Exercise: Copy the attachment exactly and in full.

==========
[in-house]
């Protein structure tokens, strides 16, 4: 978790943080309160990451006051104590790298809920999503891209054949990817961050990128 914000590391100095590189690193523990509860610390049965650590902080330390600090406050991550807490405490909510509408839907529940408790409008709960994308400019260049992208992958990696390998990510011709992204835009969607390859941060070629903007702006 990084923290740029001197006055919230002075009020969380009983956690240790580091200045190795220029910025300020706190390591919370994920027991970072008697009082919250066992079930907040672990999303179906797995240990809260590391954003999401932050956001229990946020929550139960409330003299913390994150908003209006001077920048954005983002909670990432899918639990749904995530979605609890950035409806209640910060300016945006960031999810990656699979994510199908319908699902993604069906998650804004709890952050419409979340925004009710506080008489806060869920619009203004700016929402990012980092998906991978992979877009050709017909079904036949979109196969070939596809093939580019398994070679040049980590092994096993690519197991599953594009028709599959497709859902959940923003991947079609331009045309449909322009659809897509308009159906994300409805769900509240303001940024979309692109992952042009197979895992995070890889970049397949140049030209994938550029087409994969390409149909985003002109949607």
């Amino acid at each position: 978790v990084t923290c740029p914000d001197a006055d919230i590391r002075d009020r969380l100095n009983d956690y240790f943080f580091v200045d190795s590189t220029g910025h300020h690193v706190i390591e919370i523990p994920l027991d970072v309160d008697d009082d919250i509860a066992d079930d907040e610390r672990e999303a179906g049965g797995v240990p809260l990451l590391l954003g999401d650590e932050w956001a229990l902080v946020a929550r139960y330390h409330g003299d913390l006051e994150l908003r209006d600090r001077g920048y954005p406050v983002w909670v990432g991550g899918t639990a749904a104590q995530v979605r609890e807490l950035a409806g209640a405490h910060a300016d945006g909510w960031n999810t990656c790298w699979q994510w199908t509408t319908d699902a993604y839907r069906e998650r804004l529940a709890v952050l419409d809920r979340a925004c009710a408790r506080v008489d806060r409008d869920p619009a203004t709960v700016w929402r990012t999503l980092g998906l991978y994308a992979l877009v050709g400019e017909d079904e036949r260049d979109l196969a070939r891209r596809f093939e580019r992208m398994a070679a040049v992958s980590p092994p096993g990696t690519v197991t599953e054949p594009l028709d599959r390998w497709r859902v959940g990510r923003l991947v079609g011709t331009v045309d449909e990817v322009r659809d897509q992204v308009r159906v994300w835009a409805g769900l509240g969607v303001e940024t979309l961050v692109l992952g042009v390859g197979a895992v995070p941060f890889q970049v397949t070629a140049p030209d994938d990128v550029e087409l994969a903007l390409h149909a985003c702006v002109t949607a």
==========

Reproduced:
[in-house]
């Protein structure tokens, strides 16, 4: 978790943080309160990451006051104590790298809920999503891209054949990817961050990128 914000590391100095590189690193523990509860610390049965650590902080330390600090406050991550807490405490909510509408839907529940408790409008709960994308400019260049992208992958990696390998990510011709992204835009969607390859941060070629903007702006 990084923290740029001197006055919230002075009020969380009983956690240790580091200045190795220029910025300020706190390591919370994920027991970072008697009082919250066992079930907040672990999303179906797995240990809260590391954003999401932050956001229990946020929550139960409330003299913390994150908003209006001077920048954005983002909670990432899918639990749904995530979605609890950035409806209640910060300016945006960031999810990656699979994510199908319908699902993604069906998650804004709890952050419409979340925004009710506080008489806060869920619009203004700016929402990012980092998906991978992979877009050709017909079904036949979109196969070939596809093939580019398994070679040049980590092994096993690519197991599953594009028709599959497709859902959940923003991947079609331009045309449909322009659809897509308009159906994300409805769900509240303001940024979309692109992952042009197979895992995070890889970049397949140049030209994938550029087409994969390409149909985003002109949607």
């Amino acid at each position: 978790v990084t923290c740029p914000d001197a006055d919230i590391r002075d009020r969380l100095n009983d956690y240790f943080f580091v200045d190795s590189t220029g910025h300020h690193v706190i390591e919370i523990p994920l027991d970072v309160d008697d009082d919250i509860a066992d079930d907040e610390r672990e999303a179906g049965g797995v240990p809260l990451l590391l954003g999401d650590e932050w956001a229990l902080v946020a929550r139960y330390h409330g003299d913390l006051e994150l908003r209006d600090r001077g920048y954005p406050v983002w909670v990432g991550g899918t639990a749904a104590q995530v979605r609890e807490l950035a409806g209640a405490h910060a300016d945006g909510w960031n999810t990656c790298w699979q994510w199908t509408t319908d699902a993604y839907r069906e998650r804004l529940a709890v952050l419409d809920r979340a925004c009710a408790r506080v008489d806060r409008d869920p619009a203004t709960v700016w929402r990012t999503l980092g998906l991978y994308a992979l877009v050709g400019e017909d079904e036949r260049d979109l196969a070939r891209r596809f093939e580019r992208m398994a070679a040049v992958s980590p092994p096993g990696t690519v197991t599953e054949p594009l028709d599959r390998w497709r859902v959940g990510r923003l991947v079609g011709t331009v045309d449909e990817v322009r659809d897509q992204v308009r159906v994300w835009a409805g769900l509240g969607v303001e940024t979309l961050v692109l992952g042009v390859g197979a895992v995070p941060f890889q970049v397949t070629a140049p030209d994938d990128v550029e087409l994969a903007l390409h149909a985003c702006v002109t949607a």